The farm, originally 40 acres, expanded a couple years ago when Eakles bought 6 acres because she rescued some mules she we wanted to keep. That 6 acres also has a garden where they grow Native American corn, and teas among other useful plants. It also is home to one of the few natural springs on the acreage that provides water for the farm. The teas are sold to help support the farm, as does their bakery.

They have put in a wood-burning stoves so the farm is almost completely off of LP, and have solar panels to reduce their dependency on the traditional electric grid. Echo Valley Farm makes every effort to lessen their human foot print in nature and become more and more self-sufficient.

Deb is the resident gardener, overseeing the gardens and the greenhouse that was built all from re-purposed wood.

As for how Deb came to the farm, she said, “I was fortunate. I grew up in the country in Northern WI on a small farm. I loved it. Then, I lived in cities like Colorado, North Carolina, and back to Colorado. Then I came back to Wisconsin to be with my parents because they were getting old and needed help. Then I met Dena and the people here, and started visiting. I visited a long time before I moved here. I just really felt at home here, and felt like these were my people. It’s what I wanted to do. I wanted to be able to live in the country and share it. I lived in Madison a while and had a job with occupational therapy. Then I moved here and started growing things. I learned how to grow things I hadn’t grown before like Chinese herbs, and other sorts of herbs. I like Western herbs so I planted those. We make the teas with the Tulsi, and it really balances me.”

On the farm, they grow most of the food they eat; sheep, vegetables, and herbs to name a few. Foraging also complements their diets and they try and use everything that is available from the land.

Now having mentioned a bakery, that would be Lauren’s contribution. Lauren came to the farm as part of the WWOOF program.

“I road my bicycle here from Indianapolis. My plan was to ride my bike all the way to Portland, Oregon, because I had previously been living there. I made it to Madison, and thought, what was I thinking? I realized my plan was terrible and crazy. I heard about the WWOOF program, so I thought maybe I could find a place to stay for the winter. Someone told me this part was beautiful and had a lot of organic farms so I looked on the WWOOF website at this area and found Echo Valley. Echo Valley called back and said I could possibly stay for the winter and I said ‘ok’. I came and never left,” Lauren said with a laugh.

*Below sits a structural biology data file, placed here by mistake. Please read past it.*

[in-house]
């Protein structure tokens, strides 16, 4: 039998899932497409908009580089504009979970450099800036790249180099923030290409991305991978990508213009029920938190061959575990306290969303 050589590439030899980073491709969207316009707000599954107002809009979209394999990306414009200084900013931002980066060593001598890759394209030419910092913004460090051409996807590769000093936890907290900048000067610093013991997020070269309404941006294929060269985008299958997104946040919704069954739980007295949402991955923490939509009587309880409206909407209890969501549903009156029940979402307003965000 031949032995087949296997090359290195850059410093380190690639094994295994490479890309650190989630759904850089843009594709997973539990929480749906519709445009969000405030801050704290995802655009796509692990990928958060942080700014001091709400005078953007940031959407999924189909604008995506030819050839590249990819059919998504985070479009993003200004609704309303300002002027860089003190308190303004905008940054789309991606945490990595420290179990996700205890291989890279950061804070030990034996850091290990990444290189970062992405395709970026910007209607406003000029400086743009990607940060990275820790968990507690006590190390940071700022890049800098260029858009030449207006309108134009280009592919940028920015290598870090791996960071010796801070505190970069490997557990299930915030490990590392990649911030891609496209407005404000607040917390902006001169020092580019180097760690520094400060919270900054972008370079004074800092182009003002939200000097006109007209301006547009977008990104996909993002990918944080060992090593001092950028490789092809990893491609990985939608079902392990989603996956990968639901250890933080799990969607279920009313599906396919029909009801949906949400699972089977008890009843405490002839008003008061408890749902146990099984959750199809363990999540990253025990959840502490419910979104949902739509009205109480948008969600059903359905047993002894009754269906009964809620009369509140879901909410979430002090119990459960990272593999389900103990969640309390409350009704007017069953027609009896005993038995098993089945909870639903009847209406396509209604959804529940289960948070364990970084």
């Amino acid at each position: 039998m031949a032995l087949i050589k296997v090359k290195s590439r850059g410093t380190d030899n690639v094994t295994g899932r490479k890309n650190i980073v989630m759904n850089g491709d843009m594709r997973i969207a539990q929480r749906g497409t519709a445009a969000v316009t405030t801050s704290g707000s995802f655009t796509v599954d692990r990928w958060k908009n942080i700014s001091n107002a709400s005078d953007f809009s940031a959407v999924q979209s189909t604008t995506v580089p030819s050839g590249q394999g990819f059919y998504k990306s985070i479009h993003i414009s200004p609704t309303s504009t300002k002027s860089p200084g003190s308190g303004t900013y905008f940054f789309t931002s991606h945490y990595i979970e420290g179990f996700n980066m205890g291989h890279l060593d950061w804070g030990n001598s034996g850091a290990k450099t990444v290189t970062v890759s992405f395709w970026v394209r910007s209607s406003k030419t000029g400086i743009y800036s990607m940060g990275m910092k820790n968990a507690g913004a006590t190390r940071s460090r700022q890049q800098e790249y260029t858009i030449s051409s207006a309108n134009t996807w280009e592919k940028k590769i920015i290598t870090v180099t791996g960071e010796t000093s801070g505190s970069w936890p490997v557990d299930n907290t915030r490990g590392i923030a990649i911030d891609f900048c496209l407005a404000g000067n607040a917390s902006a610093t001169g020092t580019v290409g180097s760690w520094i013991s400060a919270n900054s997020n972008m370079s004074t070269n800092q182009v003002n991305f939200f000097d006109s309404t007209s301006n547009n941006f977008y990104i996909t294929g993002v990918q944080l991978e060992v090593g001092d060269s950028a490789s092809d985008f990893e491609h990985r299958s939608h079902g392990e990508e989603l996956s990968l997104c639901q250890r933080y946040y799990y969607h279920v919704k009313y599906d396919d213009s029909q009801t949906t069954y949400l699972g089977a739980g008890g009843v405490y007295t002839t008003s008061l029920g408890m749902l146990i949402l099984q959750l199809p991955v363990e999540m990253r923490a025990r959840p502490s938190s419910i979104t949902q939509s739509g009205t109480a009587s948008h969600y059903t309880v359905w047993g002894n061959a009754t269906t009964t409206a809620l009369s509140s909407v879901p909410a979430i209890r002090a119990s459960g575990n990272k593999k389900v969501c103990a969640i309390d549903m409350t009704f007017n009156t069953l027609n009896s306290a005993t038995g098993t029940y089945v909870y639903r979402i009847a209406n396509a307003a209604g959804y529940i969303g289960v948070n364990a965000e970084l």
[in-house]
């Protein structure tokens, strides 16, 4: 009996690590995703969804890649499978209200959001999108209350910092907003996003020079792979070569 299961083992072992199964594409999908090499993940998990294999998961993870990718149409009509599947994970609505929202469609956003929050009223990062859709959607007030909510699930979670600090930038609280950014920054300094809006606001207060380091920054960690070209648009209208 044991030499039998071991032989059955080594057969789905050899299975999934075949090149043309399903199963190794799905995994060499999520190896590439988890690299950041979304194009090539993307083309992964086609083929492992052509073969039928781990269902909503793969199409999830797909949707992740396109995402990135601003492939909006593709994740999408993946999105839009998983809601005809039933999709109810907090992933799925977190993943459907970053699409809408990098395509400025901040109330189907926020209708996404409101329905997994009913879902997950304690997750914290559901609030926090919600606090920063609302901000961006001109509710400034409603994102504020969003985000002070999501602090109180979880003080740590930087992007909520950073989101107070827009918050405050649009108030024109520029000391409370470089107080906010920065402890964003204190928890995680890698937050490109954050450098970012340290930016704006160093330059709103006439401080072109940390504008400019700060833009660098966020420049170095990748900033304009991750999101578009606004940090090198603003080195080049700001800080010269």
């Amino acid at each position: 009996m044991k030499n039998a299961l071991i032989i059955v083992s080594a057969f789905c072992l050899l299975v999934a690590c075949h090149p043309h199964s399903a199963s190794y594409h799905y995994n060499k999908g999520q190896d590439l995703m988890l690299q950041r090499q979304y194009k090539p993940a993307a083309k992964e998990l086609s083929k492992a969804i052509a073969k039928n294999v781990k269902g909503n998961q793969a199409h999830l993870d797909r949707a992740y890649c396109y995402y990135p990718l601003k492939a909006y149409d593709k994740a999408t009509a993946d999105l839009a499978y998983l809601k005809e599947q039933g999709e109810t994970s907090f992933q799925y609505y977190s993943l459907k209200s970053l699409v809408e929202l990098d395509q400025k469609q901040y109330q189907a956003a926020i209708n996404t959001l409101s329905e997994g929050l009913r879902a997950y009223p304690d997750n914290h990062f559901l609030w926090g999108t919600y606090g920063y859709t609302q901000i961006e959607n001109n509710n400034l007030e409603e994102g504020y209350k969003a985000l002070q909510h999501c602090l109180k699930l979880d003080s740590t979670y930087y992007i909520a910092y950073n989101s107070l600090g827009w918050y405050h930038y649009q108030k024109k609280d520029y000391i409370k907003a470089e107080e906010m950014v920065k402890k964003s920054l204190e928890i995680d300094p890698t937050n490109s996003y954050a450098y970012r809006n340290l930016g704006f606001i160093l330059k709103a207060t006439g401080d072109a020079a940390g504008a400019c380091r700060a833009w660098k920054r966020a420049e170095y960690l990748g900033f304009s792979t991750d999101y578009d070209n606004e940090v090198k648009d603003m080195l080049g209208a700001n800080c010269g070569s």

Eakles added, “The thing about this place is that I encourage people to do what they love, but it has to be in keeping. We have two rules here: respect yourself and everyone and everything else, and live as conscientiously as you can. Within that parameter, have at it. Deb loves gardening and Lauren loves to cook and bake. So, I said let’s make a bakery.”

Lauren continued, “We all want to have a way to support ourselves from the farm so we don’t have to have jobs away from here that we don’t want to do. I think food is a great way to know people and teach people what is here and what they can eat. I love it, it is fun. We just opened the bakery the end of May of this year. There was another woman that lived here that owned an adjacent piece of property where we had a bakery, but then she left and sold that piece. So, we closed unexpectedly. That was a different set up because it was separate from this place. Here people can sit outside here and walk around the farm a little bit.”

I would be remiss, if not to mention the amazing scenery that makes up Echo Valley Farm. The animals, apple orchard, unique homes, and especially the residents that all make up just one of the special places in the Driftless area. This place has a calm, peaceful, spiritual feeling, that seems to help you get in touch not only with nature, but yourself and the very nature of being.

“I just want to do the best I can while I’m here and learn. I told my friend Annie that I wanted to buy some land. She said, ‘Buy the land, it will teach you.’ That’s been the truth. I’m happy. We’ve helped a lot of people. We have tons of thank you notes, sometimes people will send them after they leave,” Eakles said with a cheerful smile.

For more information on Echo Valley Farm, visit  https://echovalleyfarmwisconsin.com and on Facebook.

Visit https://wwoof.net/ or https://wwoofinternational.org/ for more on the WOOF organization.

All that remains

All that remains

Rustic Raft Rally- a logging history event

Rustic Raft Rally- a logging history event